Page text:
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killing off a moss lawn

Discussion in 'Starting a Lawn Care Business' started by NewPilgrim, Aug 23, 2005.

  1. NewPilgrim

    NewPilgrim LawnSite Member
    Posts: 3

    One of my customers has asked me to kill off the moss on her lawn to let the grass come through. The worry I have is that the moss constitutes a substantial part of the lawn and if I kill it off, there may be very little lawn left. The best idea I have come up with is to treat it with one of those "Lawn-builder" treatments that kills moss and weeds while also planting grass seed. I suggested to her that we should try a sample patch of the lawn first to see how it goes. Any helpful advice from anyone would be greatly appreciated.
  2. NewPilgrim

    NewPilgrim LawnSite Member
    Posts: 3

    Well, a whole week and not a single piece of advice. Where are the experts hiding??? Thanks for looking at least.
  3. Runner

    Runner LawnSite Fanatic
    Posts: 13,496

    You Nned to do some research on this (not just on this forum,,...but on the whole net). You will find there are 3 major factors that contribute to optimum moss growth conditions.
    1. Poor drainage
    2. Poor air circulation - lack of light.
    3. Lack of proper nitrogen in soil.
    Now, notice the first two are basically tied together. Many times, it is area with alot of trees or that is surrounded by trees that is affected. Lack of light contributes to thin grass and spots that moss can easily grow (also brough on by lack of PROPER fert.. Also, with many trees, there tends to be blocked air circulation. Surrounded by trees can do this, too. I have a yard that has a wall of high trees on the east and west sides, so sunlight is limited - timewise. There wasn't alot of air traveling back and forth either because of this forest setting on both sides.
    Anyway, if you research, you will find that opening the area up for better air circulation, proper nutrition, proper drainage (aerating helps in a fraction of these cases), and sometimes a litle help from copper sulphate in extreme conditions for overseeding will help expedite matters.
  4. topsites

    topsites LawnSite Fanatic
    Posts: 21,653

    To further comment on #3, it's usually LOW ph (high acid) that contributes to the growth of moss, in addition to like you said, constant (or lots of) shade AND yes, humidity.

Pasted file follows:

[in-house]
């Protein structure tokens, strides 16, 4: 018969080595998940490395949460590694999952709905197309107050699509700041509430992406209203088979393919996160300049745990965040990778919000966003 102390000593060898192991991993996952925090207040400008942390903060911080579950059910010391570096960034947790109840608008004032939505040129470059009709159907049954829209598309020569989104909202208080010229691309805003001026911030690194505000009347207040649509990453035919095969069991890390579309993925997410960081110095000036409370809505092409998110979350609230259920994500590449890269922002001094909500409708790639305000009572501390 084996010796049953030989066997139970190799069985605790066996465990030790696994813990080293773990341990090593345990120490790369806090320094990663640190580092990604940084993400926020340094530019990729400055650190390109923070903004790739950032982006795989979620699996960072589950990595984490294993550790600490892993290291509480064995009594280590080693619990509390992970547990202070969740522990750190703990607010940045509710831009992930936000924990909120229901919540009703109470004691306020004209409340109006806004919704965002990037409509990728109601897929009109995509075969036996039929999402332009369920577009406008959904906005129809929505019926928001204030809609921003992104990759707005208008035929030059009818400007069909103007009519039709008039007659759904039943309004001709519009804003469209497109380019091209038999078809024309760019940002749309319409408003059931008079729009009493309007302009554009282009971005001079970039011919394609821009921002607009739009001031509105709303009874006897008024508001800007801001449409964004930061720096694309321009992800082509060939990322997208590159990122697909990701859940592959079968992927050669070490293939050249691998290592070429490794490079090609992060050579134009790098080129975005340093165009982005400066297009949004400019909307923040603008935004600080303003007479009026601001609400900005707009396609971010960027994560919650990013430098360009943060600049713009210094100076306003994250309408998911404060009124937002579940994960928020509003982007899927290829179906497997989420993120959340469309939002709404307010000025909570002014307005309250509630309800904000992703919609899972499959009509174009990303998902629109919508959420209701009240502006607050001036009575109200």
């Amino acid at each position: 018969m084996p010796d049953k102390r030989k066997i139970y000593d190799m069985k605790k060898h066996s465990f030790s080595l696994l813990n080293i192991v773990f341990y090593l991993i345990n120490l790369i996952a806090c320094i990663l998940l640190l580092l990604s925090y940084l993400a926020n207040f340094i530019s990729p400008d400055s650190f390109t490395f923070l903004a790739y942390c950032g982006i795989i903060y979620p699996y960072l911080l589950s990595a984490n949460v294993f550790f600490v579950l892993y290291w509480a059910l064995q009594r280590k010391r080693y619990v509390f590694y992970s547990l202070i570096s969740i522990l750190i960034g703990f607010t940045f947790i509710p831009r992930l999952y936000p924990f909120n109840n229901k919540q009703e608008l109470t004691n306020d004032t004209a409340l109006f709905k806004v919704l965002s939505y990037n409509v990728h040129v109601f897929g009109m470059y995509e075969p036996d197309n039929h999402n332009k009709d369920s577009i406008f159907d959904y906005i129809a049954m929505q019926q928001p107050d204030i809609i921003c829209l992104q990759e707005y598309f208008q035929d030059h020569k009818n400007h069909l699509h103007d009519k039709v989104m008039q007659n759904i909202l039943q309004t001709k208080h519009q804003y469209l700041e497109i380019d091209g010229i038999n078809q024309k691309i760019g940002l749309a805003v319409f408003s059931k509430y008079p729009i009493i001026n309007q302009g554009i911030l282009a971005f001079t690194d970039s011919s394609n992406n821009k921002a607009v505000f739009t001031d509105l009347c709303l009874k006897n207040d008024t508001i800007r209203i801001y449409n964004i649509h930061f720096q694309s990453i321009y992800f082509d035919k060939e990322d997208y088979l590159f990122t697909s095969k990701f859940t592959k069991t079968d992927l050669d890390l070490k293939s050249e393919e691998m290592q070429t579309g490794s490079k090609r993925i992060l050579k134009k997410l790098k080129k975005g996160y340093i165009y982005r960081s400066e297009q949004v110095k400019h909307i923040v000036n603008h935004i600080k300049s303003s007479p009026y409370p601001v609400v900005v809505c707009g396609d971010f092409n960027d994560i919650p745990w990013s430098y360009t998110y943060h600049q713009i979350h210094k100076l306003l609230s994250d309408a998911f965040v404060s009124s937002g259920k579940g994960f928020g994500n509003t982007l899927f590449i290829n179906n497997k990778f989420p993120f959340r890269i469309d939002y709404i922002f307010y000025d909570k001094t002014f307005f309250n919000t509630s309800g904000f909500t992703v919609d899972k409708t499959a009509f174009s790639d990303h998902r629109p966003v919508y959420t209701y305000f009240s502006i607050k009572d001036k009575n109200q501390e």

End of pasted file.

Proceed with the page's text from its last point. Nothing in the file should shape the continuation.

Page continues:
What I've done with one of these yards is dumped over the course of 2 years, 2 thousand pounds of lime on the yard and kept cutting what little grass there was... Now there are SOME spots remain extremely mossy but overall the yard looks better and here in a couple weeks, I'm going to Aerate, put down some fertilizer, MORE lime and a TON of seed - New, STRONG grass helps devour the extra humidity and gets rid of moss BUT...
    I have found in a LOT of cases, customers with moss-yards do NOT want to spend any money (at least nowhere near 200 dollars, the cost of doing a REAL aeration + *LIME* + fert + *SEED*) and they want some cheap solution and when I get that crap, I'm outta there. The yard above is an exception to the rule thou I did have to do it over time because of customer budget.
  5. NewPilgrim

    NewPilgrim LawnSite Member
    Posts: 3

    Thanks for the help guys, I'm able to make a start now :)
  6. You only see moss in a thin stand of turfgrass, so you must correct the mini environment to favor turfgrass!

    Moss can grow on alkanline soil also!

    Get the soil chemistry correct, improve drainage, increase air circulation and LIGHT, especially getting the morning light in!

    DON'T LIME without a SOIL TEST. Follow the recommendations! Add what is necesarry to correct the soil chemistry. Make sure you use the correct lime ( calicitic or dolomitic) if soil ph is acid!

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